Mr. Hill. Do you manufacture lead pencils ? Mr. ROONEY. No, sir; I do not. Mr. Hill. Do you represent anybody that does ? Mr. Rooney. I represent a gentleman whose name is on the list, Mr. Richard Best, of New York, who has been a friend of mine for the last 23 years.

PARAGRAPH 473—PENCIL LEADS.

Mr. Hill. Does he recommend a similar reduction on the finished product ?

Mr. ROONEY. I did not ask him anything about it. He did not tell me anything about it; but as far as I am concerned, if you ask me I would say yes,

Mr. Hill. As his attorney, you do recommend a reduction on the finished product?

Mr. Rooney. As his attorney, I have no recommendations to make, because he did not ask me to make any recommendation, but if you want my personal opinion, which I am authorized to make for myself, I would think it would be a good thing to make a reduction all around, not only in the matter of lead pencils, but on every article that will come before this committee.

I thank you, gentlemen.

BRIEF OF JOHN J. ROONEY.

To the WAYS AND MEANS COMMITTEE,

House of Representatives. This is a request to revise substantially downward paragraph 473 of the act of the existing tariff (Schedule N-Sundries).

1. The existing tariff provides, under the paragraph named above, as follows:

“473. Pencil leads, not in wood or other material, black, three-fourths of one cent per ounce; colored, one and one-fourth cents per ounce; copying, two cents per ounce."

2. Under all tariffs since 1883, including the so-called McKinley bill of 1890, the so-called Wilson bill of 1894, and the so-called Dingley bill of 1897, a duty was levied upon pencil leads of 10 per cent ad valorem, the object of this rate being to provide a moderate rate of duty upon the raw material for the manufacture of pencils in this country.

3. The Ways and Means Committee of the House in 1909 proposed a continuance of this 10 per cent ad valorem duty, but the Senate Finance Committee changed the basis of the duty from an ad valorem rate to a specific rate. The result of this change which was embodied in the existing tariff was that the ad valorem equivalent of the new, and now existing, rates amounted to from 50 to 90 per cent.

4. The object of this advance was to put a prohibitive rate of duty against the raw material which was used in manufacturing a pencil made in the United States in competition with a combination of other American pencil manufacturers. No other article used as a raw material was assessed, under the act of 1909, under such an enormous rate of duty.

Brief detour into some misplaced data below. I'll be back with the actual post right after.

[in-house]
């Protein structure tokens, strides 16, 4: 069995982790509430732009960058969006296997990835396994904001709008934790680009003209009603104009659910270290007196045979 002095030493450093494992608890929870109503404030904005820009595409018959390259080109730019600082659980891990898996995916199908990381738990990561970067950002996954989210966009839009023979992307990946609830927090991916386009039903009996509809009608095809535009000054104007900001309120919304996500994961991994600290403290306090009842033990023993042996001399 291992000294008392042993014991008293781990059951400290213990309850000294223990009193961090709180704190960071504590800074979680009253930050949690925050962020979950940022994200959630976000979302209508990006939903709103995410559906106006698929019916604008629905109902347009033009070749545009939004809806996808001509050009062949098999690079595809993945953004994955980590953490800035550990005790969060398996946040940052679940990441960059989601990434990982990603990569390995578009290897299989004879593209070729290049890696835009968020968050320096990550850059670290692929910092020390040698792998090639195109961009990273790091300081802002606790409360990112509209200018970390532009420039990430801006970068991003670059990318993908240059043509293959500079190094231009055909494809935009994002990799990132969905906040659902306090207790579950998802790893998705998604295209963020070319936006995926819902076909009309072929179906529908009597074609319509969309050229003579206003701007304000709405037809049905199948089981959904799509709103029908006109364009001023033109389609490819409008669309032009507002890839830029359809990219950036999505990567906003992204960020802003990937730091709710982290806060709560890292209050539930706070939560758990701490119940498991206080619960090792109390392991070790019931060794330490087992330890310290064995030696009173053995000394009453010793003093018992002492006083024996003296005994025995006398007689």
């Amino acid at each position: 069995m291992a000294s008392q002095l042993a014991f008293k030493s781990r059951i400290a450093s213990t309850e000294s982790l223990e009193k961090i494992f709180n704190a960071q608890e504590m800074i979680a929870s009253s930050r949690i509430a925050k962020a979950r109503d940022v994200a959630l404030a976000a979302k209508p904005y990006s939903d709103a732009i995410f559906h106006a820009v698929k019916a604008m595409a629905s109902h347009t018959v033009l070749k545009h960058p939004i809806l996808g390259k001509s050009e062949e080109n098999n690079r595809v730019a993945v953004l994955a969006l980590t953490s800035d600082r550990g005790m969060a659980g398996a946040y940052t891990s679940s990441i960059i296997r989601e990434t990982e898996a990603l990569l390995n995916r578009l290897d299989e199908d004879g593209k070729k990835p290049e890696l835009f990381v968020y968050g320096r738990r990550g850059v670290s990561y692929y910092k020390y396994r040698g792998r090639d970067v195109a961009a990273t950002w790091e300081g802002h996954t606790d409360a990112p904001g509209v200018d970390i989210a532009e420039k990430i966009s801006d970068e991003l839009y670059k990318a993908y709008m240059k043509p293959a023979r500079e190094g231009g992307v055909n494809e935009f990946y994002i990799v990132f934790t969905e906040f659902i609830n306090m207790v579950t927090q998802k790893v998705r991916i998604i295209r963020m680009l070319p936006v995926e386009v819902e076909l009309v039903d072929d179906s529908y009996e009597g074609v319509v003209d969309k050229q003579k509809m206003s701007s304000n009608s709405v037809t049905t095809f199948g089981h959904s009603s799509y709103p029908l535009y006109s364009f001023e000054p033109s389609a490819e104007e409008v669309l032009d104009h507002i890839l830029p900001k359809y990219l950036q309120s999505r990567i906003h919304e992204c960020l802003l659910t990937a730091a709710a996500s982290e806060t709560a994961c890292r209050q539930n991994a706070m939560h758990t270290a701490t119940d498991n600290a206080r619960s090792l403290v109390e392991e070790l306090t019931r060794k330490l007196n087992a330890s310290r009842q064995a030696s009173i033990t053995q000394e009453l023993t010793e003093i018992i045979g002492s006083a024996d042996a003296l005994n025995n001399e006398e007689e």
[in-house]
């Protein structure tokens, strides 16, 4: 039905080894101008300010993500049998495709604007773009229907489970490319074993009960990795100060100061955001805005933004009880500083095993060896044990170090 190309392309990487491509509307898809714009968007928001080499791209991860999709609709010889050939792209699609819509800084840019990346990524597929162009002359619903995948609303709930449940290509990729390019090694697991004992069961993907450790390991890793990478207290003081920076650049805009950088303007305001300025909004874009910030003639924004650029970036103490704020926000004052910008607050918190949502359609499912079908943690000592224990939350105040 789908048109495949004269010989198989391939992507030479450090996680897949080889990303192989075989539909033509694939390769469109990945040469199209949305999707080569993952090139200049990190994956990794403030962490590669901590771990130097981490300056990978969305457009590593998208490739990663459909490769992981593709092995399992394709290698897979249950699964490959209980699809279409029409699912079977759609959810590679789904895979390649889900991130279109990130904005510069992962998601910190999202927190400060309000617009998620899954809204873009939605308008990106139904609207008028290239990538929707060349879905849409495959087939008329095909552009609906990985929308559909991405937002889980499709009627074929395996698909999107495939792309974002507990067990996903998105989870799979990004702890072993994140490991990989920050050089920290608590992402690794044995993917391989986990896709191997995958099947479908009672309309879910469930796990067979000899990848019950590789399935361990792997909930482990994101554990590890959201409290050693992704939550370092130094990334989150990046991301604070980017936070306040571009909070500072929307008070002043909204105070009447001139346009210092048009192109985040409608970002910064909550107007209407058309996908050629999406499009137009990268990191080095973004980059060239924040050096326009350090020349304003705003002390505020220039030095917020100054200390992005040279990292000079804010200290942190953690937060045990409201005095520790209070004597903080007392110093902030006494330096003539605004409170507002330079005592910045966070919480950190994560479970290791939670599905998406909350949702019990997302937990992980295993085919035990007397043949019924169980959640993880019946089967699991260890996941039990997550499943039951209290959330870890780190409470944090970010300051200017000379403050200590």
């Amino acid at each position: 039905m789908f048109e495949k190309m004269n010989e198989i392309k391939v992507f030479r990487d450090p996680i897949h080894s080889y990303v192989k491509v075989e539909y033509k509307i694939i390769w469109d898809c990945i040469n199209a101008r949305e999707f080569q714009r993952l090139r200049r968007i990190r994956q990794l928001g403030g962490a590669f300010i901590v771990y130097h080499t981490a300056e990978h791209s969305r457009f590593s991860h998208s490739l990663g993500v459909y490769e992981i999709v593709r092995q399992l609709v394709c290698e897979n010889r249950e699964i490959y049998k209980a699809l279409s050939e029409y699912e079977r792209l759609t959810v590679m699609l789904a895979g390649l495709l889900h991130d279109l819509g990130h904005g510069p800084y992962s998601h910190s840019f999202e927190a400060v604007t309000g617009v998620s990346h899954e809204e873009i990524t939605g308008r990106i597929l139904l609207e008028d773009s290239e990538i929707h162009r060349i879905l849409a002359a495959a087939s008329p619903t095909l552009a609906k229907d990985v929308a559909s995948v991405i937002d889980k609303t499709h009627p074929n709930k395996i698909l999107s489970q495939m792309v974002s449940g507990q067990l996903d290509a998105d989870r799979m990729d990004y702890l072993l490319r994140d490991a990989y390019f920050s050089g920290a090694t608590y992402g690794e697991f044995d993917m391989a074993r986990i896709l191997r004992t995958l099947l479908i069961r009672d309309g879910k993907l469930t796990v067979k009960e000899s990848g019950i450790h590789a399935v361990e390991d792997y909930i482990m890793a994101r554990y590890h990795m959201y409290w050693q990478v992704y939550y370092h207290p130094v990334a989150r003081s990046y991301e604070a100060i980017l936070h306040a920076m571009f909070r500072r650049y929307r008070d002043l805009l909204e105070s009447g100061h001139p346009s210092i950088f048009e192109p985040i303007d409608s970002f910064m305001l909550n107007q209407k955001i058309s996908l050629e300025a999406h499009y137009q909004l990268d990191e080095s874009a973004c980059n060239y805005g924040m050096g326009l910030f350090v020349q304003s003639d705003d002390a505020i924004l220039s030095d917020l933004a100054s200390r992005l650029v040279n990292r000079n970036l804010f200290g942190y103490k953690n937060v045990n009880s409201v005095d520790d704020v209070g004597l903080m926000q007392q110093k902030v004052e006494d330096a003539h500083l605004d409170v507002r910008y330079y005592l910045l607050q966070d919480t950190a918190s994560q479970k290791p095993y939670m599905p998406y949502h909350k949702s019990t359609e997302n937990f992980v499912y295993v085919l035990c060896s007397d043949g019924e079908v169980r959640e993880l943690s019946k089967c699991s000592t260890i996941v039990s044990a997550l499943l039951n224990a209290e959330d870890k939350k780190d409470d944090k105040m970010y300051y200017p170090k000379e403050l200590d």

5. The intent in putting such an article as black and colored lead under a specific duty levied by the ounce instead of by the pound or the hundred pound must be manifest. The statement that it was difficult to find the correct market value of such an article as black, colored, and copying leads, which had been imported for many years and whose values were well known, is ridiculous in the extreme.

6. But that this was a mere excuse for handicapping a rival American manufacture is manifest by comparing the long-standing 10 per cent rate with the new and now existing 50 to 90 per cent rate, against which we protest. The change was simply a cloak to cover an exceedingly onerous and almost prohibitory rate of duty. The object was to handicap and possibly kill an independent and competing American industry.

7. The entire pencil industry of the United States was built up upon a basis of 10 per cent duty on pencil leads. All the manufacturers of lead pencils in this country were started on this basis. The leads were imported and the pencils were finished here.

8. A combination, or trust, was started in this country. Petitioners never joined this combination, but started a factory in this country to manufacture lead pencils, relying upon the duty of 10 per cent on the leads. Thereupon the combination sought and succeeded in obtaining the existing enormous specific duties against the pencil leads, for the manufacture of which they were especially equipped.

9. The revenue to the Treasury, never large from this small item, has increased under the new rates, but is still small.

10. The rate of duty should be restored to the old rate of 10 per cent ad valorem or put on the free list. This rate would not only tend to encourage independent manu